Over twenty years ago, the city of Ormond Beach, Florida purchased an old church building and had it renovated.
The building opened as the Ormond Beach Performing Arts Center, with capacity for 600 in a fan-shaped auditorium and hosts national, regional and local musicians, theatrical troupes and other performing arts events.
Since veteran pro audio designer and engineer Marc Schwartz became the center’s director several years ago, he longed to elevate the room’s sound reinforcement capabilities to equal its stellar acoustics.
Recently, that wish came true, with local integration firm and Danley Sound Labs dealer Protechs installed a system comprised of Danley loudspeakers and subwoofers.
Schwartz, who owned his own sound production company for decades before settling down to direct the performing arts center, designed the system with input from Danley’s application engineers.
“I was a regular on ProSoundWeb, and that’s where I first heard about Danley Sound Labs,” he explains. “Of course, I knew about Tom Danley through his ServoDrive subwoofer technology, which was a very advanced idea. I was impressed by that sort of innovative engineering.
“Then I heard that he and Mike Hedden got together to form Danley Sound Labs and would be introducing a range of new designs. I was intrigued, but I didn’t have the opportunity to hear Danley loudspeakers or subwoofers for a while.”
It was a few years later that Schwartz attended InfoComm with his supervisor from the city’s parks and recreation department.
“Danley had a demo room that we checked out,” he notes. “Of course it was a convention room, which was terrible, acoustically-speaking. Nevertheless, when they fired up, my supervisor turned to me and said, ‘we need some of these for the Performing Arts Center.’
“I couldn’t have agreed more. What was really impressive was the pattern control – I felt like I was listening only to the loudspeakers; the room was out of the equation.”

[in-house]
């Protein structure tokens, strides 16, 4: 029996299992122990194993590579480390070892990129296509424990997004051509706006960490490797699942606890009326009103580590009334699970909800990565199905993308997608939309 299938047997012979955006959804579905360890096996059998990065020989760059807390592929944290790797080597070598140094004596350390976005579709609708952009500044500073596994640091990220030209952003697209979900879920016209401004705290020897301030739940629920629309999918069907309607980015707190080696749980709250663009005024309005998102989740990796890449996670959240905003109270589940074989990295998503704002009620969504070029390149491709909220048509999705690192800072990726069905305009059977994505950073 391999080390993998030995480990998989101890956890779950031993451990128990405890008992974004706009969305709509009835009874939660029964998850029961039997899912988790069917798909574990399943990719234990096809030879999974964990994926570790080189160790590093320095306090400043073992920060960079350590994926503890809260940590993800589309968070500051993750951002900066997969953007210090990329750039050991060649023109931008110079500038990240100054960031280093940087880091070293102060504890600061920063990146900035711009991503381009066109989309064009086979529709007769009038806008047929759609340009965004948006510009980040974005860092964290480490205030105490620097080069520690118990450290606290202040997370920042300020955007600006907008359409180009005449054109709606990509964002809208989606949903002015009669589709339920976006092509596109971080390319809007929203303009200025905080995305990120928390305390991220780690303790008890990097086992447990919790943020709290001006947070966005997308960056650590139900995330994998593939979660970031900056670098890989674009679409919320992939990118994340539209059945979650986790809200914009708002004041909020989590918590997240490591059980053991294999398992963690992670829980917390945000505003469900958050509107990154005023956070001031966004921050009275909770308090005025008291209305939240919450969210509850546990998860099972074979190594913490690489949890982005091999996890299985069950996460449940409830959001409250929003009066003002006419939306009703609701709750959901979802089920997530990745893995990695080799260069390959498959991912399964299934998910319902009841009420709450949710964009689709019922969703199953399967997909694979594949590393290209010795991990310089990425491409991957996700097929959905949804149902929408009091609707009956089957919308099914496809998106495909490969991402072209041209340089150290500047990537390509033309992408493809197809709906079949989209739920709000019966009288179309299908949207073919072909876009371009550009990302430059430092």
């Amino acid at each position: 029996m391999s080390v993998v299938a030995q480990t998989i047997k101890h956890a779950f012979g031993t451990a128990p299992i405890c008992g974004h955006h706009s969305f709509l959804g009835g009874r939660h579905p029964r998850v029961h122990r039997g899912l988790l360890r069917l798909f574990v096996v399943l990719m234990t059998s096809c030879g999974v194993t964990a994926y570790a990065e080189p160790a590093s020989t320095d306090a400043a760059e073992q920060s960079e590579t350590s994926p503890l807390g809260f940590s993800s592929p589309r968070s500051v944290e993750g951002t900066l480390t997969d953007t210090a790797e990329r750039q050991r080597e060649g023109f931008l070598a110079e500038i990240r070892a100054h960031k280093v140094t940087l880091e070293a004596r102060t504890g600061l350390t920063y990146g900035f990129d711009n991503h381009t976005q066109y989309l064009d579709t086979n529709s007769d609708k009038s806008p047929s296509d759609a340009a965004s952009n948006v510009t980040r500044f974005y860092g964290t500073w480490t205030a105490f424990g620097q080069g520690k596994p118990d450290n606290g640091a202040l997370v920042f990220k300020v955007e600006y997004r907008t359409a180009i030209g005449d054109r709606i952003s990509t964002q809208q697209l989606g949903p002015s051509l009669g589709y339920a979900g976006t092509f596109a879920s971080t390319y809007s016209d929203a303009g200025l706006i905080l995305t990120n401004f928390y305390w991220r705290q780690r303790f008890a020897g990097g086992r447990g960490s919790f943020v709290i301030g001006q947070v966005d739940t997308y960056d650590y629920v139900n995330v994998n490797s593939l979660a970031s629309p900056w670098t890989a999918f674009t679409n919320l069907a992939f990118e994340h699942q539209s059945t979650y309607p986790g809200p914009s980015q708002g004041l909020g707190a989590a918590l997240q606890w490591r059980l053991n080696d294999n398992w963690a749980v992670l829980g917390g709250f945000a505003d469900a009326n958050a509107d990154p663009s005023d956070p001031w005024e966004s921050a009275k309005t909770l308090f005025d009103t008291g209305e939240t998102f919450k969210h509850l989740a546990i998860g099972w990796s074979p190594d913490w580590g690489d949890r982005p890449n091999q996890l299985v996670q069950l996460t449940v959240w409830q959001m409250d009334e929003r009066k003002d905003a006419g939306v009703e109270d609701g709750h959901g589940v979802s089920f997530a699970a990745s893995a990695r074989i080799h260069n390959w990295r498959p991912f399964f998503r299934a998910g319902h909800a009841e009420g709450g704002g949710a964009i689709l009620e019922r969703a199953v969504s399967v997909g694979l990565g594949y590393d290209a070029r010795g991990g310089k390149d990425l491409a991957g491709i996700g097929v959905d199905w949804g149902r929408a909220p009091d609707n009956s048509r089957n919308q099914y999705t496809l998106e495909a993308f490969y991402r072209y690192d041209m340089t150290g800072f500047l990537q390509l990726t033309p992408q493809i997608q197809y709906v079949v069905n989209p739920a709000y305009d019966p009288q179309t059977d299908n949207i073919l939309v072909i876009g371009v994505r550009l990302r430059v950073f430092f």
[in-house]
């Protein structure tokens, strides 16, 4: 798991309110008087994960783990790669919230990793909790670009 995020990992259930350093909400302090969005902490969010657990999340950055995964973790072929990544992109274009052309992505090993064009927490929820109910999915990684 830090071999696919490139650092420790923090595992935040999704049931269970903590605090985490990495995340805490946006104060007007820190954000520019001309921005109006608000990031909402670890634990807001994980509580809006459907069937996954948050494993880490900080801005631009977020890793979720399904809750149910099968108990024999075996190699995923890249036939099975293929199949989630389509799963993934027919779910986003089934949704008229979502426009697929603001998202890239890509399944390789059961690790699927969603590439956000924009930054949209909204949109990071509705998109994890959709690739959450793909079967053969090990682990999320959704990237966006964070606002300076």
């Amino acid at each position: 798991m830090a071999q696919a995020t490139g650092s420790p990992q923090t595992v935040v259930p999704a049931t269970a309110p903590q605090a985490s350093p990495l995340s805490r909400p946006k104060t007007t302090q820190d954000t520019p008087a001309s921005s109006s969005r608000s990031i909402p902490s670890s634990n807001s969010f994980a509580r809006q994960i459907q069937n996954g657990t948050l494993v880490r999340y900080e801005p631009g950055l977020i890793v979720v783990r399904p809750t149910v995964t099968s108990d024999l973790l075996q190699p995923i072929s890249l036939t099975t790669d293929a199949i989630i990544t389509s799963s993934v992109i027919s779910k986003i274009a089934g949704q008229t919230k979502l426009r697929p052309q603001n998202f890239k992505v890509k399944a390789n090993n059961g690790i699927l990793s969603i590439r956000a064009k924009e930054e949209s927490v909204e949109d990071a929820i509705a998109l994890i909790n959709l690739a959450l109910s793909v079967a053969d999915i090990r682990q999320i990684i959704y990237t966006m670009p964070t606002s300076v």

In anticipation of the old sound reinforcement system’s eventual replacement, Schwartz had the room modeled in EASE five years ago. That proved useful because it allowed him to pick the ideal coverage patterns from Danley’s now-extensive catalog, patterns that would allow him to provide uniform coverage over the seating area without energizing the walls. Danley’s application engineers assisted, directing him to the right models and helping to keep the project on budget.
Most of the seating is covered by a stereo pair of Danley SH-60s, which are 60-degree versions of Danley’s flagship SH-50. Flanking them are two single-fifteen Danley TH-115 subwoofers, which Schwartz asserts deliver as much bass as most other manufacturer’s double-eighteens, but with far less distortion.
Finally, two Danley SH-100s occupy the outside positions to provide front- and side-fill. An existing 40-channel Soundcraft console provides input to the system, and new QSC and Crown amplifiers power it. A basic DBX unit handles straightforward processing.
“We only really needed the processor to filter out subharmonic content for the subs,” says Joseph Carpenter, principal at Protechs. “It’s a great sounding room by itself, and the Danley’s are naturally well-balanced. Of course, we’re still tweaking things here and there, but it doesn’t take much.”
Given the Ormond Beach Performing Arts Center’s busy schedule, Carpenter took advantage of the MLK holiday weekend to quickly pull the old system out and put the new system in. “I’m accustomed to having happy clients,” he said, “but this one’s special. Marc is a true audiophile, and he was certain that Danley was the way go. Indeed, the system sounds fantastic.”
As a bonus, Carpenter gets to use the new system from time to time when the center hires him as a guest engineer.
Danley Sound Labs